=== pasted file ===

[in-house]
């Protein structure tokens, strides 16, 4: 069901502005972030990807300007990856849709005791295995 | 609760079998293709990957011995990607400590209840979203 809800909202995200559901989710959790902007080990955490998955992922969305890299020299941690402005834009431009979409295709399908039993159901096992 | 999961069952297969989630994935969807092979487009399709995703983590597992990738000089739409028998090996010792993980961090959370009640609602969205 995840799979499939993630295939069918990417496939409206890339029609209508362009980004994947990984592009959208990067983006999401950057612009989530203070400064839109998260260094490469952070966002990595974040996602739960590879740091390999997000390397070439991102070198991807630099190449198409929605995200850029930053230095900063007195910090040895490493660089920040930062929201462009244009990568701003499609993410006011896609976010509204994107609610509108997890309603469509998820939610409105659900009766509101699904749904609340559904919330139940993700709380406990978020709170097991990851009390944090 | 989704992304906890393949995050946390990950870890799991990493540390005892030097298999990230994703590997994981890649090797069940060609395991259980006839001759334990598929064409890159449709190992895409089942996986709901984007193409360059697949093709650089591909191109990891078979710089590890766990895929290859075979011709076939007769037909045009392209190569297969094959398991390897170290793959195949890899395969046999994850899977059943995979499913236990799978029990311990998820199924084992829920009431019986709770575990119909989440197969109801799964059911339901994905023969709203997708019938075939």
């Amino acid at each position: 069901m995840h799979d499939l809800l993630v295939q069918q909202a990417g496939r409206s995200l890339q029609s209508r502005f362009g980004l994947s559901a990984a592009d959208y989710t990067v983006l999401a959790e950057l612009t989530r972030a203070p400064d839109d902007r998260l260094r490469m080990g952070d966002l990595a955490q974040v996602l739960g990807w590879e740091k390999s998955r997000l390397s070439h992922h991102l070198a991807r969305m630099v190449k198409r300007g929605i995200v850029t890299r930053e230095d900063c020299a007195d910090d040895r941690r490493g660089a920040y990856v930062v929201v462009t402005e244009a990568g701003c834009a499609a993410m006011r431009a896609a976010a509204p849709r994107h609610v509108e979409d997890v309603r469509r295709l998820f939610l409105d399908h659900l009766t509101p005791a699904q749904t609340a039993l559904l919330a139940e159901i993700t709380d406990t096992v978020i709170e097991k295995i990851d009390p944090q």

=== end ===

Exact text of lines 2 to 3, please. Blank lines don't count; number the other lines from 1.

């Protein structure tokens, strides 16, 4: 069901502005972030990807300007990856849709005791295995 | 609760079998293709990957011995990607400590209840979203 809800909202995200559901989710959790902007080990955490998955992922969305890299020299941690402005834009431009979409295709399908039993159901096992 | 999961069952297969989630994935969807092979487009399709995703983590597992990738000089739409028998090996010792993980961090959370009640609602969205 995840799979499939993630295939069918990417496939409206890339029609209508362009980004994947990984592009959208990067983006999401950057612009989530203070400064839109998260260094490469952070966002990595974040996602739960590879740091390999997000390397070439991102070198991807630099190449198409929605995200850029930053230095900063007195910090040895490493660089920040930062929201462009244009990568701003499609993410006011896609976010509204994107609610509108997890309603469509998820939610409105659900009766509101699904749904609340559904919330139940993700709380406990978020709170097991990851009390944090 | 989704992304906890393949995050946390990950870890799991990493540390005892030097298999990230994703590997994981890649090797069940060609395991259980006839001759334990598929064409890159449709190992895409089942996986709901984007193409360059697949093709650089591909191109990891078979710089590890766990895929290859075979011709076939007769037909045009392209190569297969094959398991390897170290793959195949890899395969046999994850899977059943995979499913236990799978029990311990998820199924084992829920009431019986709770575990119909989440197969109801799964059911339901994905023969709203997708019938075939």
């Amino acid at each position: 069901m995840h799979d499939l809800l993630v295939q069918q909202a990417g496939r409206s995200l890339q029609s209508r502005f362009g980004l994947s559901a990984a592009d959208y989710t990067v983006l999401a959790e950057l612009t989530r972030a203070p400064d839109d902007r998260l260094r490469m080990g952070d966002l990595a955490q974040v996602l739960g990807w590879e740091k390999s998955r997000l390397s070439h992922h991102l070198a991807r969305m630099v190449k198409r300007g929605i995200v850029t890299r930053e230095d900063c020299a007195d910090d040895r941690r490493g660089a920040y990856v930062v929201v462009t402005e244009a990568g701003c834009a499609a993410m006011r431009a896609a976010a509204p849709r994107h609610v509108e979409d997890v309603r469509r295709l998820f939610l409105d399908h659900l009766t509101p005791a699904q749904t609340a039993l559904l919330a139940e159901i993700t709380d406990t096992v978020i709170e097991k295995i990851d009390p944090q």